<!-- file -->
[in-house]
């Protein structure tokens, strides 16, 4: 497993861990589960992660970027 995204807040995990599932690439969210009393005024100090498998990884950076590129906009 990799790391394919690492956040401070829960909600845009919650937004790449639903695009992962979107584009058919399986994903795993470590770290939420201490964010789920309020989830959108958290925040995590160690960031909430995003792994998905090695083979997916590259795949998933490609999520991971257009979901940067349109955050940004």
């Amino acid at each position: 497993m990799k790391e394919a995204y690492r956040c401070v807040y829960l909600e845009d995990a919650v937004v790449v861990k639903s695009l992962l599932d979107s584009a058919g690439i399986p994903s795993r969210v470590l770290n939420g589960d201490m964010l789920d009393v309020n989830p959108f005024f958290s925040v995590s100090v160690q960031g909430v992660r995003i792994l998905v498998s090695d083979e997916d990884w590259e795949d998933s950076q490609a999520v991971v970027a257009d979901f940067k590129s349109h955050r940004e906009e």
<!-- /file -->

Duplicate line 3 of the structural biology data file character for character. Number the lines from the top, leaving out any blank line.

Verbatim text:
């Amino acid at each position: 497993m990799k790391e394919a995204y690492r956040c401070v807040y829960l909600e845009d995990a919650v937004v790449v861990k639903s695009l992962l599932d979107s584009a058919g690439i399986p994903s795993r969210v470590l770290n939420g589960d201490m964010l789920d009393v309020n989830p959108f005024f958290s925040v995590s100090v160690q960031g909430v992660r995003i792994l998905v498998s090695d083979e997916d990884w590259e795949d998933s950076q490609a999520v991971v970027a257009d979901f940067k590129s349109h955050r940004e906009e």